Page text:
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Bad Faith Settlement Claim Rebutted Where Policyholder Had Good Defenses and Insurer Promptly Settled
In an unreported decision, the Appeals Court of Massachusetts has held that the existence of affirmative defenses with some factual and legal support and a relatively speedy settlement within seven to eight months is sufficient to rebut a bad faith claim for failure to settle. McMillan v. Westport Ins. Corp., 2005 WL 3149551 (Mass. App. Ct. Nov. 23, 2005).
The insurer issued a professional liability policy to the defendant law firm with a $500,000 limit that included defense costs. The law firm represented clients in the underlying lawsuit alleging wrongful death against contractors who built their bathroom. The contractors completed the bathroom by December 1989. In June 1993, faulty electrical wiring resulted in the death of the wife and mother of the clients. The law firm, told by clients that the contractors completed their work in April 1990, commenced suit on March 26, 1996. During the litigation, however, the contractors proved that they had completed work in 1989. Accordingly, the court dismissed the suit against the contractors based on the six-year statute of repose in January 2000.
The clients then brought a legal malpractice action against the law firm on August 25, 2003, and followed this with a suit against the insurer on December 30, 2003 alleging failure to settle the malpractice claim despite clear liability. The insurer raised the defenses of statute of limitations regarding the legal malpractice action. It also noted that the law firm had a good defense to the malpractice claim based on the law firm's reasonable reliance on the information obtained from the clients. Before a ruling on this action, the insurer settled with the clients for $370,000, representing the full policy limit less defense costs. Following this settlement, summary judgment was entered in favor of the insurer as to the allegation that it acted in bad faith by refusing to settle.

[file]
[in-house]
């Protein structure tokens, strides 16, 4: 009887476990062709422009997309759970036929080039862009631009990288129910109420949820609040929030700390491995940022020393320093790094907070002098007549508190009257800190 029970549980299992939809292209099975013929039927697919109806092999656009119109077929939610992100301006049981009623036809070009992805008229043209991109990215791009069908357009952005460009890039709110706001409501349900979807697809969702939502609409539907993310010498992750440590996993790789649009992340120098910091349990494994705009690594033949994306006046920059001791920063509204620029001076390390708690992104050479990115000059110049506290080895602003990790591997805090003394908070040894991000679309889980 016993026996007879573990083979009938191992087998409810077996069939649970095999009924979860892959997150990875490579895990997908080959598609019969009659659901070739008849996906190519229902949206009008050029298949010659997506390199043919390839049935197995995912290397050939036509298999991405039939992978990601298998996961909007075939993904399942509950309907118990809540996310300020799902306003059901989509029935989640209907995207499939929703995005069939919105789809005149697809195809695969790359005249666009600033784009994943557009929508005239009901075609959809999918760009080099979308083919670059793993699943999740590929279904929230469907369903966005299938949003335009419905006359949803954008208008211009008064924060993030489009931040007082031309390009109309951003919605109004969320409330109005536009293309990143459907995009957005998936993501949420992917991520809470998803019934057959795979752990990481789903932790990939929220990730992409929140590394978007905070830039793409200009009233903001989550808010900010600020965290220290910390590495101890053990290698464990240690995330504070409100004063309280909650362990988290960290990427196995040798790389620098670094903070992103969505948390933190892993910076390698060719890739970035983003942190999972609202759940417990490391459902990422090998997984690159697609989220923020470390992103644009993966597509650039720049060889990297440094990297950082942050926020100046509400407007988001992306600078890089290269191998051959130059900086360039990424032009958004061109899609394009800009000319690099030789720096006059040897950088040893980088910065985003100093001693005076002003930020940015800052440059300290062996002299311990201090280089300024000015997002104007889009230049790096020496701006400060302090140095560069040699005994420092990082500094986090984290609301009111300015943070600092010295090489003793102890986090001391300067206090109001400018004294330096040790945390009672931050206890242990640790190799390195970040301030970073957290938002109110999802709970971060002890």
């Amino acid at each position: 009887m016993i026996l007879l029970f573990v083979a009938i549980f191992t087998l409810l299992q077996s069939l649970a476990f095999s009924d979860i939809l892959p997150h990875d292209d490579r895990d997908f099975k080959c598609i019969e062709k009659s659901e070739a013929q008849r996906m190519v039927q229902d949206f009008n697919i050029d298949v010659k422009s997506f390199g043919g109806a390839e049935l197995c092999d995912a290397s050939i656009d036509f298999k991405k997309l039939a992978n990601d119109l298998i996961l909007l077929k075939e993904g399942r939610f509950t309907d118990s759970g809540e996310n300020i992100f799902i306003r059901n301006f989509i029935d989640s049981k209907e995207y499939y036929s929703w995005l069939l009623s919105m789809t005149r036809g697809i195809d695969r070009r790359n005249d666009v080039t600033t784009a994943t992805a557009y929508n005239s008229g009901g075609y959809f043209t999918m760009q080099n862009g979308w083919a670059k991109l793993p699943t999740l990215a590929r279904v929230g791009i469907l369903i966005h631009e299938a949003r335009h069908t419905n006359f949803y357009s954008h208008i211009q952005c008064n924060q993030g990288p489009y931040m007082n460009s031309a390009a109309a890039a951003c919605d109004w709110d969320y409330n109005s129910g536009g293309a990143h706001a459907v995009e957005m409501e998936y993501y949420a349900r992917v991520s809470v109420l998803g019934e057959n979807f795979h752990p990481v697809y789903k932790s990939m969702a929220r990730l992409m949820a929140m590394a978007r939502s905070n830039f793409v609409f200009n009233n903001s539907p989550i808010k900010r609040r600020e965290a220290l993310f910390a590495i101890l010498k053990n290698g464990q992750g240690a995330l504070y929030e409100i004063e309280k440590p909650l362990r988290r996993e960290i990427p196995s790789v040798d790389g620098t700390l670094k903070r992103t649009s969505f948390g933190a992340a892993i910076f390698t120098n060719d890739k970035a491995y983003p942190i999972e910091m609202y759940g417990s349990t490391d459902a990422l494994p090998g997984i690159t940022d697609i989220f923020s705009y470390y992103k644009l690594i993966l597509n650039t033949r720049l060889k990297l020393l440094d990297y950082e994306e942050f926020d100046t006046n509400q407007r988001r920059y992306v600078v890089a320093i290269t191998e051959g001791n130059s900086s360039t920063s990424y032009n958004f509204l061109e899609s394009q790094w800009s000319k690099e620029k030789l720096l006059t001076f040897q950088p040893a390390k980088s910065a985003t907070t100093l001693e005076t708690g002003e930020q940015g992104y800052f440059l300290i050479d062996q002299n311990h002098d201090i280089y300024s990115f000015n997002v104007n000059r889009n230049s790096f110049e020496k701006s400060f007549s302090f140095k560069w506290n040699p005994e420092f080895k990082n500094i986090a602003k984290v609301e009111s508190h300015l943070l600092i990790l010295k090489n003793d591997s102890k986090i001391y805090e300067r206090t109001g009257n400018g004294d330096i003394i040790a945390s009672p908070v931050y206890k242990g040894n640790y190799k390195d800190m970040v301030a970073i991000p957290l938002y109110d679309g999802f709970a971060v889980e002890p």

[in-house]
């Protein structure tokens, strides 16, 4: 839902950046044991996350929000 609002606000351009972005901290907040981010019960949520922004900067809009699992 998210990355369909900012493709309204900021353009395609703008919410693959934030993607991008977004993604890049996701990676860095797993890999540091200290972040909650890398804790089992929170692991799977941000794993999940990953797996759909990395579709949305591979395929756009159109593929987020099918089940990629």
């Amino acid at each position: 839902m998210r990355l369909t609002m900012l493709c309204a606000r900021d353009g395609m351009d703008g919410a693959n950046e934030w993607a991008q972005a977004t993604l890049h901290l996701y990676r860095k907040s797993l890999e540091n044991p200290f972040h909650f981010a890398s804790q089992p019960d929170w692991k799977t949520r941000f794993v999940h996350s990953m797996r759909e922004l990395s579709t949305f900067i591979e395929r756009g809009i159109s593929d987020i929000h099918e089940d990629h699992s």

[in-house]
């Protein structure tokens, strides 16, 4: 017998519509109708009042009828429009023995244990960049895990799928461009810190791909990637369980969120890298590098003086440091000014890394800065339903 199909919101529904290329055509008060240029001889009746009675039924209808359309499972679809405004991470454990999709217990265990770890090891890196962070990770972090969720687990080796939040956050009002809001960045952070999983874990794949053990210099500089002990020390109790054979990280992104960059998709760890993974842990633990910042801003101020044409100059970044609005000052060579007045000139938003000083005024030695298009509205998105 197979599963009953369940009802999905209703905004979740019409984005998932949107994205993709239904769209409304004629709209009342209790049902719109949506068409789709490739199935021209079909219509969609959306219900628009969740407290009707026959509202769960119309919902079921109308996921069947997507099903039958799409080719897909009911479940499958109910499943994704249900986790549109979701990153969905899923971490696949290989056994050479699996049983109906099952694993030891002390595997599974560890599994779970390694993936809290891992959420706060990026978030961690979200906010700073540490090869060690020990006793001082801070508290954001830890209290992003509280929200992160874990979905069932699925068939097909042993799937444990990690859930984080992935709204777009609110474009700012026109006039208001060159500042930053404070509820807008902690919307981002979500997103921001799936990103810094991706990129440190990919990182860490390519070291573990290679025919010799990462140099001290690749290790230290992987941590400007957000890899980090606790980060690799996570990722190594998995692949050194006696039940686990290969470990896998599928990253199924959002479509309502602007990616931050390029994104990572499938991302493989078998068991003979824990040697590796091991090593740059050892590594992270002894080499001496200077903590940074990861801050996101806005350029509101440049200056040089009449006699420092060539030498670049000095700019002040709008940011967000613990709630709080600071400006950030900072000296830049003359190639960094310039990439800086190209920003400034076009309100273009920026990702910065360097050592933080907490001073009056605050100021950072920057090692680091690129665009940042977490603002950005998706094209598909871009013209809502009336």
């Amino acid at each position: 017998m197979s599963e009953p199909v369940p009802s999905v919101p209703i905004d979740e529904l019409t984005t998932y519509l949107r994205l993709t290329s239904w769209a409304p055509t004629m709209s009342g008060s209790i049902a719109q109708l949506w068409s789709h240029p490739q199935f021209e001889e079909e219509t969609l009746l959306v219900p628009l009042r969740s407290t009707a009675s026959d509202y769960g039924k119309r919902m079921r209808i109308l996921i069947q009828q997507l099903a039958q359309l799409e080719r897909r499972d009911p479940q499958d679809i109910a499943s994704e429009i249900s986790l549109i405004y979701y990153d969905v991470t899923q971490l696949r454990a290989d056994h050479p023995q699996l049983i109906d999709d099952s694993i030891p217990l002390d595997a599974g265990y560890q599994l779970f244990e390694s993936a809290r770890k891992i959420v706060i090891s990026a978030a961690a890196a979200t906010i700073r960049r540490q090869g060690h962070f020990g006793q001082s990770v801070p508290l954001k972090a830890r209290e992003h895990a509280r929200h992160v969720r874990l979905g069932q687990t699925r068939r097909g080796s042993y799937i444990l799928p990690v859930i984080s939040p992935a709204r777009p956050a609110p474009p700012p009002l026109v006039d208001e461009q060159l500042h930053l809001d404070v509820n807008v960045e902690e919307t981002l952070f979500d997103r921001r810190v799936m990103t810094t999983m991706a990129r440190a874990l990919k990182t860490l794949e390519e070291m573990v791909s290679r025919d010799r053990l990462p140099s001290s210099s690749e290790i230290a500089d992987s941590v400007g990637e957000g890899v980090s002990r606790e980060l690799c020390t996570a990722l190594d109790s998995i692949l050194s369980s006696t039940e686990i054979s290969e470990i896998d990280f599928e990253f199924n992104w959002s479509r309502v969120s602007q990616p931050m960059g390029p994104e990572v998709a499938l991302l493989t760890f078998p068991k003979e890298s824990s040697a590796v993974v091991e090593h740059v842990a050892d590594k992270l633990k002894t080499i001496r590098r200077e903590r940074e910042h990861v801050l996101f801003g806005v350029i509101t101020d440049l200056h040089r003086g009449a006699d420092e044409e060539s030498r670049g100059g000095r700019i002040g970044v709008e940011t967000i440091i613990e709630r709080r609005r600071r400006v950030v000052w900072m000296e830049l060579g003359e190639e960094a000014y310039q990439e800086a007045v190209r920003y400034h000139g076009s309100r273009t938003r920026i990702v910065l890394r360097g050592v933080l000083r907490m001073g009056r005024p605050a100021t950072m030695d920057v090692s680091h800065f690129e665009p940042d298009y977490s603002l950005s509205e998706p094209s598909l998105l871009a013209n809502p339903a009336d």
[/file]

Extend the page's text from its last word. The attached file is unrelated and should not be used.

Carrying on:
The court held that in order to be successful in their unfair settlement practices claim, the plaintiff "must show that the defendant insurance company failed to effectuate prompt, fair and equitable settlement of a claim in which liability had become reasonably clear," and "that the insurer acted in bad faith or was unreasonable in believing that the insured was not liable." The court concluded that it was never reasonably clear as a matter of law that liability had been established because both the defense of statute of limitations and the defense of reasonable reliance had factual and legal support in the record. Further, the court held that the case was in fact settled within a reasonable amount of time, seven to eight months, for a reasonable amount, the full policy limit less defense costs. The court, therefore, affirmed the lower court's summary judgment in favor of the insurer.
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